Rock Cellar: In July you released your autobiography, A Genesis in My Bed. Did you contact any of the band to confirm the stories or did you trust your memory?
Steve Hackett: No, I was checking memory, I was checking dates. But I did send a copy off to some of the guys who I think might be interested in my take on events. I figured that I come not to bury Caesar but to praise him. To celebrate Genesis and all of their individual skills - and I hope that they will individually all get to return to the same place and know it for the first time. That may take some time for some of them. But I think that it was a phenomenally gifted team.
Rock Cellar: What's one thing that will surprise readers?
Steve Hackett: I think that all of it is surprising if you just think in terms of the existing story. You know, on his headstone it might say, "He played with Genesis, he came up with tapping, and then he fell over." All of what's in between, what's in the making of me and therefore in the making of Genesis during that period, is paraded in all its, well, not necessarily in its glory. Lots and lots of mistakes.
I wanted to humanize and to de-mythologize. I treated it as a kind of confessional. I realized that we're all interlinked. None of us really exist on our own.
I wouldn't be the guitarist I am without a combination of Jimi Hendrix meets Segovia meets Eric Clapton meets Barney Kessel.
Rock Cellar: You've said there is an acoustic album out soon and you're working on a rock album. What can you tell us about them?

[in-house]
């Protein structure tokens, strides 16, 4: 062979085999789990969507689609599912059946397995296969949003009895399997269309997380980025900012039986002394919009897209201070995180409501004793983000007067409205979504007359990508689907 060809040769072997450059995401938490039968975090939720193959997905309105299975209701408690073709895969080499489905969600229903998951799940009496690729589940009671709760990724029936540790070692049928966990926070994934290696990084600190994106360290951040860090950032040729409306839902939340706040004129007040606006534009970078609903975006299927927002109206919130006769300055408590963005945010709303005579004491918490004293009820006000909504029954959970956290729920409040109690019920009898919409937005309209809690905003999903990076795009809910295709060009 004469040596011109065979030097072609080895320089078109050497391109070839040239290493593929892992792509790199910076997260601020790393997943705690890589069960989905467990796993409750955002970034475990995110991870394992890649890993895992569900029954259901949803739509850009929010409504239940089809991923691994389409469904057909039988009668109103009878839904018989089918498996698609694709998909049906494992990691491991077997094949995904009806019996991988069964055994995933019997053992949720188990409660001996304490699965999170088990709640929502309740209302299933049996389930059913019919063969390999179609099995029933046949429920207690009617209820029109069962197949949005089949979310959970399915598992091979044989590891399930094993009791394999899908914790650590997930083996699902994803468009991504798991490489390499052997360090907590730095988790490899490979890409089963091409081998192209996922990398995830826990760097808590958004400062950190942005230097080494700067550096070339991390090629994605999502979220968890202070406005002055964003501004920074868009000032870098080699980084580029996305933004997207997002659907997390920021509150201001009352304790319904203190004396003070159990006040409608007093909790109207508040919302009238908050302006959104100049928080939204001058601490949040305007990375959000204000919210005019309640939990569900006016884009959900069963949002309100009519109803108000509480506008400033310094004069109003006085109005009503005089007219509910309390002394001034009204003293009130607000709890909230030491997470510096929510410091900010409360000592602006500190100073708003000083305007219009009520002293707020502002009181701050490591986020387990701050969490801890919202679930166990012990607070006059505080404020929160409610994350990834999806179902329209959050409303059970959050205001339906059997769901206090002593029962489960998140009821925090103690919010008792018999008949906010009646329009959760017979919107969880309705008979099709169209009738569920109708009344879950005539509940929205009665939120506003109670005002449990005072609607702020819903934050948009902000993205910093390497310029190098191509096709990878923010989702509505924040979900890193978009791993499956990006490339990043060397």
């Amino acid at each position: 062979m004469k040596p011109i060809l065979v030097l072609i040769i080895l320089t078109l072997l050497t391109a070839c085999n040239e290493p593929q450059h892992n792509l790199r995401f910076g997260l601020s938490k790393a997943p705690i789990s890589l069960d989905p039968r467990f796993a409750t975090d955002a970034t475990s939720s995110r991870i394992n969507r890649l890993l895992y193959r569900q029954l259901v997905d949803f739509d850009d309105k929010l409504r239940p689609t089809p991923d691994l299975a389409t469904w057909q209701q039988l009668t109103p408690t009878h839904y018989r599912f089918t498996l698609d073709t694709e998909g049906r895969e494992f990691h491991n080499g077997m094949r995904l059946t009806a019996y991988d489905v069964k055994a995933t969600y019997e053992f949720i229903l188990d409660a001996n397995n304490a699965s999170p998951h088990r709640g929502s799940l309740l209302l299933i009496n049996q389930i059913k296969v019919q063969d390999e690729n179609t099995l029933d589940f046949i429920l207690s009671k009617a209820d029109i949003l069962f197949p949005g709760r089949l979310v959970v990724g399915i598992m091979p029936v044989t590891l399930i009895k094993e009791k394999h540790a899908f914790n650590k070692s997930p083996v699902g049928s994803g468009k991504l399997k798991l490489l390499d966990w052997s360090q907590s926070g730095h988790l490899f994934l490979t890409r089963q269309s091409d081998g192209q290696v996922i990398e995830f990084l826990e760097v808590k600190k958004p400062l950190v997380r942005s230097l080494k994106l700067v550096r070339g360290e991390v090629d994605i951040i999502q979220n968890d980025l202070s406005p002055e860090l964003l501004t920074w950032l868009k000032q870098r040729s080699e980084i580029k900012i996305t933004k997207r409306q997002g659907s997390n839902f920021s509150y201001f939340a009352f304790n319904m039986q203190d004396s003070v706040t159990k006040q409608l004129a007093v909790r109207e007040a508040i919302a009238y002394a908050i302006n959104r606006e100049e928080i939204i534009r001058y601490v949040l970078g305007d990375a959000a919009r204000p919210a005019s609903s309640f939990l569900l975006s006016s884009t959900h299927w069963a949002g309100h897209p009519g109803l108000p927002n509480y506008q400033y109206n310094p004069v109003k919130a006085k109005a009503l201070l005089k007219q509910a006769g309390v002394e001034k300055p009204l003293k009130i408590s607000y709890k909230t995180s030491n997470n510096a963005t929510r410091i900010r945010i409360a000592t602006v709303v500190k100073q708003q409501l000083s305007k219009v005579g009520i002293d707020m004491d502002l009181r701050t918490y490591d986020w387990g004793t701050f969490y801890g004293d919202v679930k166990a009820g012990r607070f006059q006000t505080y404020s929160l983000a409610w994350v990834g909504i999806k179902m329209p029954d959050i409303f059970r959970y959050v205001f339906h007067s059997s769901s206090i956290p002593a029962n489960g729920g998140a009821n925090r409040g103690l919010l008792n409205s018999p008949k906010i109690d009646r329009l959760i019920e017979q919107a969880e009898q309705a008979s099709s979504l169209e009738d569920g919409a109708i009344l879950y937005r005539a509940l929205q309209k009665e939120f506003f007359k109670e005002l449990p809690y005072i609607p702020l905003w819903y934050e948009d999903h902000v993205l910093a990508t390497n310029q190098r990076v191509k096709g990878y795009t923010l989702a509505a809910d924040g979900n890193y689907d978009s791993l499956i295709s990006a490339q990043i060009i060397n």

Steve Hackett: There's an acoustic album, I was going to have an orchestra on this and then Roger King started doing samples, but sometimes we need real players to bring this to life.
It's one of the best-sounding orchestras I've ever worked with. But it's a small team that was going to be a large team. I think if I'd hired the Berlin Philharmonic, if I'd been able to afford them, I don't think it would have sounded any better than what I have. I can't believe that I've come up with these musical doodles of ideas and Roger has fleshed them out to such a degree that it's absolutely extraordinary.
I'm probably not even officially allowed to talk about this, the title of this album, but I'll tell you what it is: it's called Under a Mediterranean Sky. And that probably won't be out until January. So a thousand prog bands will come out with that title between here and now if you let this go viral but hey, what the hell.
Over and above that, I've started work on a rock album, it's about halfway through. It's very much rock but world music in its fullest sense. It's not just a few guys sitting on the edge of paradise with their nose flutes, what have you. It's rock stuff in the broadest sense of the word. I want to be able to take people to places that they're not able to visit right now. It's got an influence of Tibet, it's got the Orient, it has Samarkand, it has many things, many instruments.
Rock Cellar: Is that from your travels or from listening to all these sources?
Steve Hackett: Partly from travels and partly from listening to things. Partly things that I've amassed along the way in a kind of Alan Lomax-sort of manner of doing things. It's a big, wide world out there and there's some extraordinary stuff that's just on the edge of the privileged world vs. the 80 million displaced people due to war, due to so many things. People are living in camps, those who haven't got a pot to piss in and all the rest.
And I'm hugely aware that I lead an extraordinarily privileged life. It's an extraordinary time. We've got to try and redress the balance between those who are living merely under canvas and those who are living under brick. I just invest in the idea that the world of spirit will be able to handle what the world of humans couldn't really fix.